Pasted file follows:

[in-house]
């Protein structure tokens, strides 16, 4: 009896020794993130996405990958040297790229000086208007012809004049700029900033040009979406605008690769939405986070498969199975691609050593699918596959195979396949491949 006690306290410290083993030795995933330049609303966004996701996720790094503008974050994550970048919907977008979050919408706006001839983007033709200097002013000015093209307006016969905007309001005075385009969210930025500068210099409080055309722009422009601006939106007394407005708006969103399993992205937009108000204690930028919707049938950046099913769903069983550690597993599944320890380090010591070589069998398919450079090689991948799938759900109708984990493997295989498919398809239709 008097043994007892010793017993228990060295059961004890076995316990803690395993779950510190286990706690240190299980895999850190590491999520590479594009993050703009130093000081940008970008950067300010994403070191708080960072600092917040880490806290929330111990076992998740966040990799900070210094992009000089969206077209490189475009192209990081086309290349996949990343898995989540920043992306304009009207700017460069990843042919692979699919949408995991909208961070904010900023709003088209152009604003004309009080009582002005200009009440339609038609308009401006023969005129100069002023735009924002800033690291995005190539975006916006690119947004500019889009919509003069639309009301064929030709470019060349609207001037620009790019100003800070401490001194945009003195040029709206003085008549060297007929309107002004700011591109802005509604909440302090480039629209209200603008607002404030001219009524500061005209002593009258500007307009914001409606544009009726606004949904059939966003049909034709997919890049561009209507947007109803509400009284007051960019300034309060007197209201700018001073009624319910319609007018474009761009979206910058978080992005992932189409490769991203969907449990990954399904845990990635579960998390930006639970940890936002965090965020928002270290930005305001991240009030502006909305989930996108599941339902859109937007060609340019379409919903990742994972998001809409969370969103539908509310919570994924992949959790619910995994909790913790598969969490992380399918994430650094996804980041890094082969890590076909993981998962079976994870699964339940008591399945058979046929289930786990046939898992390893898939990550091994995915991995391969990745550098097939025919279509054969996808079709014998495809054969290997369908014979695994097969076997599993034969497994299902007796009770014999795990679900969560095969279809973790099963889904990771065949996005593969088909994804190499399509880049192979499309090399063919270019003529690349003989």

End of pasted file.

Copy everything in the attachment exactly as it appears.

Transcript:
[in-house]
């Protein structure tokens, strides 16, 4: 009896020794993130996405990958040297790229000086208007012809004049700029900033040009979406605008690769939405986070498969199975691609050593699918596959195979396949491949 006690306290410290083993030795995933330049609303966004996701996720790094503008974050994550970048919907977008979050919408706006001839983007033709200097002013000015093209307006016969905007309001005075385009969210930025500068210099409080055309722009422009601006939106007394407005708006969103399993992205937009108000204690930028919707049938950046099913769903069983550690597993599944320890380090010591070589069998398919450079090689991948799938759900109708984990493997295989498919398809239709 008097043994007892010793017993228990060295059961004890076995316990803690395993779950510190286990706690240190299980895999850190590491999520590479594009993050703009130093000081940008970008950067300010994403070191708080960072600092917040880490806290929330111990076992998740966040990799900070210094992009000089969206077209490189475009192209990081086309290349996949990343898995989540920043992306304009009207700017460069990843042919692979699919949408995991909208961070904010900023709003088209152009604003004309009080009582002005200009009440339609038609308009401006023969005129100069002023735009924002800033690291995005190539975006916006690119947004500019889009919509003069639309009301064929030709470019060349609207001037620009790019100003800070401490001194945009003195040029709206003085008549060297007929309107002004700011591109802005509604909440302090480039629209209200603008607002404030001219009524500061005209002593009258500007307009914001409606544009009726606004949904059939966003049909034709997919890049561009209507947007109803509400009284007051960019300034309060007197209201700018001073009624319910319609007018474009761009979206910058978080992005992932189409490769991203969907449990990954399904845990990635579960998390930006639970940890936002965090965020928002270290930005305001991240009030502006909305989930996108599941339902859109937007060609340019379409919903990742994972998001809409969370969103539908509310919570994924992949959790619910995994909790913790598969969490992380399918994430650094996804980041890094082969890590076909993981998962079976994870699964339940008591399945058979046929289930786990046939898992390893898939990550091994995915991995391969990745550098097939025919279509054969996808079709014998495809054969290997369908014979695994097969076997599993034969497994299902007796009770014999795990679900969560095969279809973790099963889904990771065949996005593969088909994804190499399509880049192979499309090399063919270019003529690349003989």